• Importance of Clear Guidelines and Policies
  • November 2, 2017 | Author: Tessa Gregson
  • Law Firm: Field Law - Edmonton Office
  • Silwin v College of Physicians and Surgeons, 2017 ONSC 1947, upholding a Discipline Committee’s decision to reject a defence of officially induced error on the basis that the professional unreasonably misinterpreted the guidelines.

    Dr. Silwin was a plastic surgeon who engaged in a sexual relationship over a period of years with a woman, CH, who at times was employed by Dr. Silwin’s clinic and was a patient undergoing a series of cosmetic procedures. Both the employment and sexual relationship ended and CH commenced a civil suit against Dr. Silwin. On advice of counsel, CH also filed a complaint with the College. The College’s Discipline Committee found Dr. Silwin guilty of professional misconduct by engaging in sexual abuse with CH, as defined in the Health Professions Procedural Code (a schedule to the Ontario Regulated Health Professions Act). This resulted in his license to practice being revoked.

    In its decision, the Discipline Committee considered Dr. Silwin’s defence of officially induced error. Dr. Silwin argued that he had considered the College’s policies and summaries of discipline cases published the College’s periodical and relied on the advice therein. Ultimately, the Discipline Committee denied the defence for three reasons:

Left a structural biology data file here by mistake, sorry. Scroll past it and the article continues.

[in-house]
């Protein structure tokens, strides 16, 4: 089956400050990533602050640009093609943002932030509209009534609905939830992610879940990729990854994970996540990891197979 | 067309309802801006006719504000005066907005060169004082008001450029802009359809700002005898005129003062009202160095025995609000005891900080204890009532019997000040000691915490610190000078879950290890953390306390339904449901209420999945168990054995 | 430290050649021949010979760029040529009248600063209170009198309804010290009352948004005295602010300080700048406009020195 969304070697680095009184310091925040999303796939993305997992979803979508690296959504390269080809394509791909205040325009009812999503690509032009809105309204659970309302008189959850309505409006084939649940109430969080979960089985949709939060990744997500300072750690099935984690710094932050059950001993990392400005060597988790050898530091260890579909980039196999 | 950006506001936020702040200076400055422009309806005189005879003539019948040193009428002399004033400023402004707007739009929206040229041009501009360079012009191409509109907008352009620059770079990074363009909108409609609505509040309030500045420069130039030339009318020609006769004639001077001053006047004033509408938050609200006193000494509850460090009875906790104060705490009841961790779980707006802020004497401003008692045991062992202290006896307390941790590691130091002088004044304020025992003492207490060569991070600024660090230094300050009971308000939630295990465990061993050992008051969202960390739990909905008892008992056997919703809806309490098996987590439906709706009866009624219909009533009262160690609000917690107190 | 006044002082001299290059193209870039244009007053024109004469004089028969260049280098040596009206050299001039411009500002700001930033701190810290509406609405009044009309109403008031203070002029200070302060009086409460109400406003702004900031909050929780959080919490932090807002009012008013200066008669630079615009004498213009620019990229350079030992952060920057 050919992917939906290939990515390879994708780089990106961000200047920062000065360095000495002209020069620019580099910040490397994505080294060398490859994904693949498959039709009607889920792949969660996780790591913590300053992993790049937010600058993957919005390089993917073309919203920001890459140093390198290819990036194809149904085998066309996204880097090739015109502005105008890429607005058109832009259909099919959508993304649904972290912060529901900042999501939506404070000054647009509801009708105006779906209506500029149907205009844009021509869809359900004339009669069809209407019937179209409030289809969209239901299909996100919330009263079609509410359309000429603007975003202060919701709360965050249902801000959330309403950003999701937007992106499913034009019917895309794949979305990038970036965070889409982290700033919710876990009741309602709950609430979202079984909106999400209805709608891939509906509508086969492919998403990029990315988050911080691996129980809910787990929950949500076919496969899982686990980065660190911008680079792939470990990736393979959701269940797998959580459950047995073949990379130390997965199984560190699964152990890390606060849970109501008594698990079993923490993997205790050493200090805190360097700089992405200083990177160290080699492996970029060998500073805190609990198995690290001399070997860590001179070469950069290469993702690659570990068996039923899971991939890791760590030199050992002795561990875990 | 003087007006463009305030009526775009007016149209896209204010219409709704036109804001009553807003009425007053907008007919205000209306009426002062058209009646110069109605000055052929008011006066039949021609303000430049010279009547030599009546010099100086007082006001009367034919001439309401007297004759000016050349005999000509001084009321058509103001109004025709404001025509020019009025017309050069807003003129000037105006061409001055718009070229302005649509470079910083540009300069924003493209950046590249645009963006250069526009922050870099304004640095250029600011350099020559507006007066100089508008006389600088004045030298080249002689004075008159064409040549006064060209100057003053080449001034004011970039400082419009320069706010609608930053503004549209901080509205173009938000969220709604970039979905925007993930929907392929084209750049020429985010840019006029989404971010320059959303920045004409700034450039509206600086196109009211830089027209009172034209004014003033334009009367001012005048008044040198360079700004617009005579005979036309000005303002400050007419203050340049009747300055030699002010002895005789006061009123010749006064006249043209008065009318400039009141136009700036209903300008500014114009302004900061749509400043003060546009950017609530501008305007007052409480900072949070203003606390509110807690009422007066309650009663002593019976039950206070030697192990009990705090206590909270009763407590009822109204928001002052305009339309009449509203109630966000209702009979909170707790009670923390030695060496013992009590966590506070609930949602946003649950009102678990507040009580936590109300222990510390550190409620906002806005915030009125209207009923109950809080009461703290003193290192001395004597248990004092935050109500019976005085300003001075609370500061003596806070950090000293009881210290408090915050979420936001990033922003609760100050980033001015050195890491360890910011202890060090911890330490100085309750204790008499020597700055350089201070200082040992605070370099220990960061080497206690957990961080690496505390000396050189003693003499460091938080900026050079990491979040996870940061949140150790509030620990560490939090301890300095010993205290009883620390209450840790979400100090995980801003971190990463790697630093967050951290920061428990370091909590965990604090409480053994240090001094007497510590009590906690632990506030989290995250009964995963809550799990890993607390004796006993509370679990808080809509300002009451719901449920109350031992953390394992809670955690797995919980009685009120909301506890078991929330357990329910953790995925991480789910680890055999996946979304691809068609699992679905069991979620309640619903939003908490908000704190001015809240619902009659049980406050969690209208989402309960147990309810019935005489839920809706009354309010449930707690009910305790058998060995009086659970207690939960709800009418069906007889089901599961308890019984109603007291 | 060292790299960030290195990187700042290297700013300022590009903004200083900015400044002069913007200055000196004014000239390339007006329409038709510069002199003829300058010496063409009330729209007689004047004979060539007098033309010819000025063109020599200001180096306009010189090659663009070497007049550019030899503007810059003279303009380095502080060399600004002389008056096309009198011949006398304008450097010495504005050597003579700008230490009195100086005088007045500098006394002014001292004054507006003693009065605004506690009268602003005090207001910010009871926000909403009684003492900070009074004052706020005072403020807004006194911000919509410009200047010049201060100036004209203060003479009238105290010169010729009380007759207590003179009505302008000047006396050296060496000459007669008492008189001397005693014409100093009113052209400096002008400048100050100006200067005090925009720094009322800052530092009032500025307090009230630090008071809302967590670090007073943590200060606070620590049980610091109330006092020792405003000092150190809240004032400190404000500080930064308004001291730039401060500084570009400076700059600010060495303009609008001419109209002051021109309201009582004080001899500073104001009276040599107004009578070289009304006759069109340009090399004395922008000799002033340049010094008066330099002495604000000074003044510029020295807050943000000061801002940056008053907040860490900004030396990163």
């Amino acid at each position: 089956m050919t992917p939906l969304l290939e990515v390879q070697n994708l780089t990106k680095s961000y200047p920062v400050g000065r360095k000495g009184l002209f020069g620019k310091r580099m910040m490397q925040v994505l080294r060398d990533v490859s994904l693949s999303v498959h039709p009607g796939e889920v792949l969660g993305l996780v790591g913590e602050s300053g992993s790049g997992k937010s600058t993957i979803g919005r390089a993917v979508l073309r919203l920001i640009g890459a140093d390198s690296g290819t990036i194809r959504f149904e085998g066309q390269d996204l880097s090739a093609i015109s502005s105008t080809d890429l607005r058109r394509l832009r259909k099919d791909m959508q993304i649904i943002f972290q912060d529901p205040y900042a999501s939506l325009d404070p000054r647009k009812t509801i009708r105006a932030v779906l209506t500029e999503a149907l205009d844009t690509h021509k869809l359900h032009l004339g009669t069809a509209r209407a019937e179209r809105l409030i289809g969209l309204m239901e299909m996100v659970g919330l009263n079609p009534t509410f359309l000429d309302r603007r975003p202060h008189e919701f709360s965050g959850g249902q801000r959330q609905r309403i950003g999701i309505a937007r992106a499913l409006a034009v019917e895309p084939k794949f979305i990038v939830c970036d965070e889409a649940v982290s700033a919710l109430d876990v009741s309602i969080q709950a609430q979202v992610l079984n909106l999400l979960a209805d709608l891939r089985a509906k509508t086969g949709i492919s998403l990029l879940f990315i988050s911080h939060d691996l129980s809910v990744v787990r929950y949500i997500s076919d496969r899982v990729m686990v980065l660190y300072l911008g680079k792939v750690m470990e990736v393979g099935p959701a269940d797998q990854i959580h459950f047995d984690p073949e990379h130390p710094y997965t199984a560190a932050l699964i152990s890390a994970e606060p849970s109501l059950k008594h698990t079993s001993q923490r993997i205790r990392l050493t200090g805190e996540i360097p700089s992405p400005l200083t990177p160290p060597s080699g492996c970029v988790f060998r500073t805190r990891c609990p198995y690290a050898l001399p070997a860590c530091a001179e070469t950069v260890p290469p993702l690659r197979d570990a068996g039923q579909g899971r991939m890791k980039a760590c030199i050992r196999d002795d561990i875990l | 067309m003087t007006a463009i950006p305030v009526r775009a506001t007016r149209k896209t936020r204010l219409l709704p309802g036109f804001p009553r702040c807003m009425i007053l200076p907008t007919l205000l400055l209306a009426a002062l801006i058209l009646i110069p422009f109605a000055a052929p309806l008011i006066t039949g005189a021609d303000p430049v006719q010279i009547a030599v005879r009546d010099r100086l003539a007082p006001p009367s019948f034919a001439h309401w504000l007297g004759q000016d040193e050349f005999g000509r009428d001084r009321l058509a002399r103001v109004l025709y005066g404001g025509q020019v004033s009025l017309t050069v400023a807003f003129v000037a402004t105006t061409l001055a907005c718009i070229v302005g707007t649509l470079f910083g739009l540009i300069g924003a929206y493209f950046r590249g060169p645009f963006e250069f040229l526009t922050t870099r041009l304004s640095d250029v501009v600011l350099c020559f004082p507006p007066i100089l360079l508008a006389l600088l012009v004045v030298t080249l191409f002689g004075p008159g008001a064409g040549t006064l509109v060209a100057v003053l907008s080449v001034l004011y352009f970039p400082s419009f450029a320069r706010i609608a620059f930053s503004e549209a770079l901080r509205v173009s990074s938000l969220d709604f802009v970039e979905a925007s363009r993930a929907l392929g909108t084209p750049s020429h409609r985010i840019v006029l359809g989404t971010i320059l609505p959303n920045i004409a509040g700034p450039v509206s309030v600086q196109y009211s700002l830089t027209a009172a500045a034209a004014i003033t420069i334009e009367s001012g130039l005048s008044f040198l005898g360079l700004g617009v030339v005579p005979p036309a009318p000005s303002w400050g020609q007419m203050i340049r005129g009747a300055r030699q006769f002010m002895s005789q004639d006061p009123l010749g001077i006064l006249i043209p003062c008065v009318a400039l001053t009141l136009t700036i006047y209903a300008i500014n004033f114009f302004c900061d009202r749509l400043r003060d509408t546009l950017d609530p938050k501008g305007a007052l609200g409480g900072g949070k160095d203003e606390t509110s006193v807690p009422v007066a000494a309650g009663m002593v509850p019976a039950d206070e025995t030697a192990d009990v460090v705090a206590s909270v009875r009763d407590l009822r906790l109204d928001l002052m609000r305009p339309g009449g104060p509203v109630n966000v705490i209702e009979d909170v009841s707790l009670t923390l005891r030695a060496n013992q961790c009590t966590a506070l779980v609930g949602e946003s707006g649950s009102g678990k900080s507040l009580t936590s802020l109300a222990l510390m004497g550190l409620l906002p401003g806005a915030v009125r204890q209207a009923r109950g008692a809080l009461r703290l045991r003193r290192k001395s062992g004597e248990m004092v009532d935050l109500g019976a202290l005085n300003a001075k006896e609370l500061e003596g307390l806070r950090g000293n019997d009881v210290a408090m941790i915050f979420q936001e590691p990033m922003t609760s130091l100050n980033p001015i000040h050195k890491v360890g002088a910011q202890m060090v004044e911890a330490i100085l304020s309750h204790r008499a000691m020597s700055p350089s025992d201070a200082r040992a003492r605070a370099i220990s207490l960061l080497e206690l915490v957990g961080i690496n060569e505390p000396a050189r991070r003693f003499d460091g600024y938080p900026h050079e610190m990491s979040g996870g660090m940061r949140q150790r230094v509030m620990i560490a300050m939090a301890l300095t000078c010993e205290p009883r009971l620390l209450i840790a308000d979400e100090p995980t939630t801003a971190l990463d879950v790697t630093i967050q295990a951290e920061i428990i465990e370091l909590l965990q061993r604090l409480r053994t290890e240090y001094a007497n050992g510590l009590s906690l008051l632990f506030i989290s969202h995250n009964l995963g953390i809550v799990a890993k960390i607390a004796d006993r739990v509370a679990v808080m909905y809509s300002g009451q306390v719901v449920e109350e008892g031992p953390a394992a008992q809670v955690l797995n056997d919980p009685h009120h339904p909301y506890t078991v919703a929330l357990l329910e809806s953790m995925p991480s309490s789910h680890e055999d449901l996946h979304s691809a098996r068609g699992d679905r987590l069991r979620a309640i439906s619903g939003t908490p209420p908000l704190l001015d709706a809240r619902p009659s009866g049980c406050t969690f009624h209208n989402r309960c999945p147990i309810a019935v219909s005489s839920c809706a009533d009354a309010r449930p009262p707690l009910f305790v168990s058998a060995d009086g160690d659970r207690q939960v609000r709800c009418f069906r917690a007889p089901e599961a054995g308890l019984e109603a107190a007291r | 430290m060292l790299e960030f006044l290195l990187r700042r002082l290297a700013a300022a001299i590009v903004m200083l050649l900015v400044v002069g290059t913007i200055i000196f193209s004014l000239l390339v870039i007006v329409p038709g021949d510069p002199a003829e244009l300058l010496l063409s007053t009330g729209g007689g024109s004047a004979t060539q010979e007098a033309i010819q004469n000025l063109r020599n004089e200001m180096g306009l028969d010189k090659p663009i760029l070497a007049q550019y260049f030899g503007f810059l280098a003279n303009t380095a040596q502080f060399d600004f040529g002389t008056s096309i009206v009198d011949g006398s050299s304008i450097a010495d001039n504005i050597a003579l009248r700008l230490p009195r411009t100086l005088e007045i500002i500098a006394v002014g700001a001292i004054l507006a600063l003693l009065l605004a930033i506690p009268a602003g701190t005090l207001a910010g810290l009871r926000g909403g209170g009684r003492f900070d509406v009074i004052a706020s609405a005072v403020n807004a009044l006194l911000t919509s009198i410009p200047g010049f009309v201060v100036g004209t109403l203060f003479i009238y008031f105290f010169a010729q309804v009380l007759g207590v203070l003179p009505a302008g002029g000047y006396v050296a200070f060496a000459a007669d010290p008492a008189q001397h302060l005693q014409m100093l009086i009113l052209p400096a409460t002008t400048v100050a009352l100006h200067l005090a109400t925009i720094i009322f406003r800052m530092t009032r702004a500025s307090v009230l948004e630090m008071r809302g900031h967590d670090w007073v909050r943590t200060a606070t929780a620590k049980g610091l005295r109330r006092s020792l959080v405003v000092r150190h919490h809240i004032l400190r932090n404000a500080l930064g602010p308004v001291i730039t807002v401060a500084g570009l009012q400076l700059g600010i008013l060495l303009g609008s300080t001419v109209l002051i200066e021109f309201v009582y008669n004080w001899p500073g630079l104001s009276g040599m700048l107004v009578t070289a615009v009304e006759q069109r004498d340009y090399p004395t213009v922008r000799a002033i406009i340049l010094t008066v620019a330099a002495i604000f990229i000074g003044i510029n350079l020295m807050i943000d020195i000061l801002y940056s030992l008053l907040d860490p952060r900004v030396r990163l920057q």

1. The advice did not come from an appropriate official;

    2. The reliance was unreasonable; and

    3. Dr. Silwin knew that this conduct was wrong.

    Dr. Silwin appealed this decision to the Ontario Superior Court of Justice.

    The Court upheld the Discipline Committee’s decision. Notably, the Court determined that the College’s guidelines and policies constituted official advice. However, the Court accepted the Discipline Committee’s finding that Dr. Silwin’s reliance on the official advice was unreasonable as Dr. Silwin’s interpretation of them was not supported by their clear meaning. Given the clear and unambiguous policies and guidelines, it was reckless and unreasonable for Dr. Silwin not to seek confirmation of his interpretation from an official of the College or from legal counsel. Thus, the Discipline Committee was entitled to find that Dr. Silwin’s reliance on the official advice was unreasonable and the defence could not be made out.

    Comment: The Court’s confirmation that guidelines and policies are in the nature of official advice highlights the importance of regulators ensuring that the information provided to their membership is clear and unambiguous. In this case, the clarity of the guidelines rendered Dr. Silwin’s misinterpretation and failure to seek confirmation of his interpretation from the College or legal counsel unreasonable. However, if a guideline is not clear and could reasonably lead a professional to misinterpret it, the professional’s reliance may be reasonable and he/she could invoke the defence of officially induced error. A successful defence of officially induced error results in a stay of proceedings.